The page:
This thing of "you can refuse..." - well, yeah, you can, but framing it like this isn't particularly helpful IMHO. If you think you don't want certain aspects of the induction process, it's very much best to be clear about this from the outset, because the LW staff will assume that you've discussed induction and agreed to the whole process, which is essentially everything it may take to get you into labour.

Some consultants may be willing to use a pessary but then not break your waters, but that's quite "off piste", and if you have the pessary but then refuse the next step as it happens, you're quite likely to confuse/worry/generally annoy staff. You're welcome to do that if you want, but it could be easily avoided by discussing everything up front.

DancingLedge Sun 28-May-17 22:13:21

Had one induction. Straight on drip, as some concerns.

Even with drip, and continuous fetal monitoring, I was helped by midwive to change positions, walk to loo. Spend most of the labour upright.

I think you need to have a conversation with hospital head of midwives as to what being induced would actually mean for your labour.

Otherwise, you may be planning for how you think it would be, not how it actually could be.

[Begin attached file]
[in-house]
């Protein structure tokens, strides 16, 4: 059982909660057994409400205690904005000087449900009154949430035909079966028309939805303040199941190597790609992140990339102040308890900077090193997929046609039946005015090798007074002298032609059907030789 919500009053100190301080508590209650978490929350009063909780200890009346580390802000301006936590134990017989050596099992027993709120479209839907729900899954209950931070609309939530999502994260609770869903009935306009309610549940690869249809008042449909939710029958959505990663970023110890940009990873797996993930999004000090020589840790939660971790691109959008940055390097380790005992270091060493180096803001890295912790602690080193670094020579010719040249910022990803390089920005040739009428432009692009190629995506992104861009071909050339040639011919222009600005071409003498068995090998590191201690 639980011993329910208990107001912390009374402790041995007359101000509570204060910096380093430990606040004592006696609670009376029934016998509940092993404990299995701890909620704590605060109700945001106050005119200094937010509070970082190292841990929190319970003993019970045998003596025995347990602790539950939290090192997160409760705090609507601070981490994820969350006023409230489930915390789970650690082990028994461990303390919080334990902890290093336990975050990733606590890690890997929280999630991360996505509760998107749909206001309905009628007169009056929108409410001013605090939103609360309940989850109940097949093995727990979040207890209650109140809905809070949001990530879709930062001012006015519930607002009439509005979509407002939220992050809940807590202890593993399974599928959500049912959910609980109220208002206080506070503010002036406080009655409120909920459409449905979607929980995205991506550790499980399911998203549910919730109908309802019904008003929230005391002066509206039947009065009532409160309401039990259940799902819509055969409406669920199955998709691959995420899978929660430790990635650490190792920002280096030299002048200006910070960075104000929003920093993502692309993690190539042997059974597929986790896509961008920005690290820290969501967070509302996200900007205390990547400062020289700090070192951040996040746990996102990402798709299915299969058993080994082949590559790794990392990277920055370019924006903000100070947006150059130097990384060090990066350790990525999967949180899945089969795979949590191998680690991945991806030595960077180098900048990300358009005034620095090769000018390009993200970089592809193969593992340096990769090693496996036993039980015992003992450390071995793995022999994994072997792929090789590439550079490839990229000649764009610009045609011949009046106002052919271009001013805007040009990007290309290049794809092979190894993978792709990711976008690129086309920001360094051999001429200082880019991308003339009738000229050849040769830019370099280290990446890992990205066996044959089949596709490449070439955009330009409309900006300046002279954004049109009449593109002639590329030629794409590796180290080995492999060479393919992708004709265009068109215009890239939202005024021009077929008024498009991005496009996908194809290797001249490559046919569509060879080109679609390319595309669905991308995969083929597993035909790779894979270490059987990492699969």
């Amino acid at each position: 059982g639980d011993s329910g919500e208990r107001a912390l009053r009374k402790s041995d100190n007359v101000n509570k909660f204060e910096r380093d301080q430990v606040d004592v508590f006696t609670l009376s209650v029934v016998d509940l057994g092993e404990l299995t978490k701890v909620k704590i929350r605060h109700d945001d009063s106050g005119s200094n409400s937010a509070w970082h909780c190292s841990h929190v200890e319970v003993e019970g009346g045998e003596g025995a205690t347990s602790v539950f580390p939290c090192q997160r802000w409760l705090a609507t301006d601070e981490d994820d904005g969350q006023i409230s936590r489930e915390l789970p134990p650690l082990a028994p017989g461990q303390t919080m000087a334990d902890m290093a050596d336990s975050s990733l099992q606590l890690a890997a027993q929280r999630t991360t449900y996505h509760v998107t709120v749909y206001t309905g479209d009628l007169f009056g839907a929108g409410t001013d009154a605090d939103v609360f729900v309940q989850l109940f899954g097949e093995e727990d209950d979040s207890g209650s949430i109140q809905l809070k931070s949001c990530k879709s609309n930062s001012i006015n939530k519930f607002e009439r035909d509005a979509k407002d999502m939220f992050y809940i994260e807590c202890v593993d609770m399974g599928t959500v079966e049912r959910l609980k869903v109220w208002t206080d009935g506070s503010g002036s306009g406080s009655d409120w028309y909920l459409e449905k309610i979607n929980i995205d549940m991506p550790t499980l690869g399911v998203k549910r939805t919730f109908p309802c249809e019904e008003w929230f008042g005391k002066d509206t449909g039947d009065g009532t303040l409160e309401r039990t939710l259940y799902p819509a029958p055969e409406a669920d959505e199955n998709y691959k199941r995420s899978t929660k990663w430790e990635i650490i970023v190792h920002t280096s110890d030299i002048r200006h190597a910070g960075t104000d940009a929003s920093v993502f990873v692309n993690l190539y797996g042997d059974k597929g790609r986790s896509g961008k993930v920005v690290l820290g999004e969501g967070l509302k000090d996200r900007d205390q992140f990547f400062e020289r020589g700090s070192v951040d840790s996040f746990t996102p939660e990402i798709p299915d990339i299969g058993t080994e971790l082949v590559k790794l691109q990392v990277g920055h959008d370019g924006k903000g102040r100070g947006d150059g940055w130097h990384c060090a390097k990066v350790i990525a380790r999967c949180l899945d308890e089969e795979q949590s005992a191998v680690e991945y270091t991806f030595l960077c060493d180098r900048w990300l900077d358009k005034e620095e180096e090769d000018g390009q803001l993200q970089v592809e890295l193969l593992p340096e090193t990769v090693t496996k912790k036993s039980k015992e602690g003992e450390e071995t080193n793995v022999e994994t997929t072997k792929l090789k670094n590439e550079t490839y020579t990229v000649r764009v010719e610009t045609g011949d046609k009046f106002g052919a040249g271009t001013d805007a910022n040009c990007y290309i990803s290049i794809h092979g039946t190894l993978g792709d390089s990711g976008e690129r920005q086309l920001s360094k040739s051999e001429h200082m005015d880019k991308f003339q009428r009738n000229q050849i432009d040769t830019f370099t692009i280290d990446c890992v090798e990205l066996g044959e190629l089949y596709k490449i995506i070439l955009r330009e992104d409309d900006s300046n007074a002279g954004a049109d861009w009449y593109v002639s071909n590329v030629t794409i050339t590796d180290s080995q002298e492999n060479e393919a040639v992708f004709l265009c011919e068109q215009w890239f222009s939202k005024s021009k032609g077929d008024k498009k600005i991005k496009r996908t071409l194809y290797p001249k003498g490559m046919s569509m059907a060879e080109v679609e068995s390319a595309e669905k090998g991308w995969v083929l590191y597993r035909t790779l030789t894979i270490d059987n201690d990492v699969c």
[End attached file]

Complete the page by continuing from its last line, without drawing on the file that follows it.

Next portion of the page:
You may find hospital shares your view.

TheLegendOfBeans Sun 28-May-17 22:22:31

Three pessaries, all failed, ended up with CS after 60+ hrs wired up to a monitor.

I'm one of the 1 in 12 that doesn't react to the pessary. They couldn't get in to break my waters so drip wasn't an option - my cervix was clamped shut so CS it was. Please note every man and his dog on here recommends epidural at the same time as your drip goes in as it can be really fast if it comes to it.

HOWEVER; I digress....I was allowed to go home after pessary #1, remarkable as I have a heart condition. But I do live 3 mins from the hospital.

And weirdly, I felt the whole experience was quite good. Even though it reads awful.

Good luck OP. As big a cliche as it is, focus on the cuddles with your baby x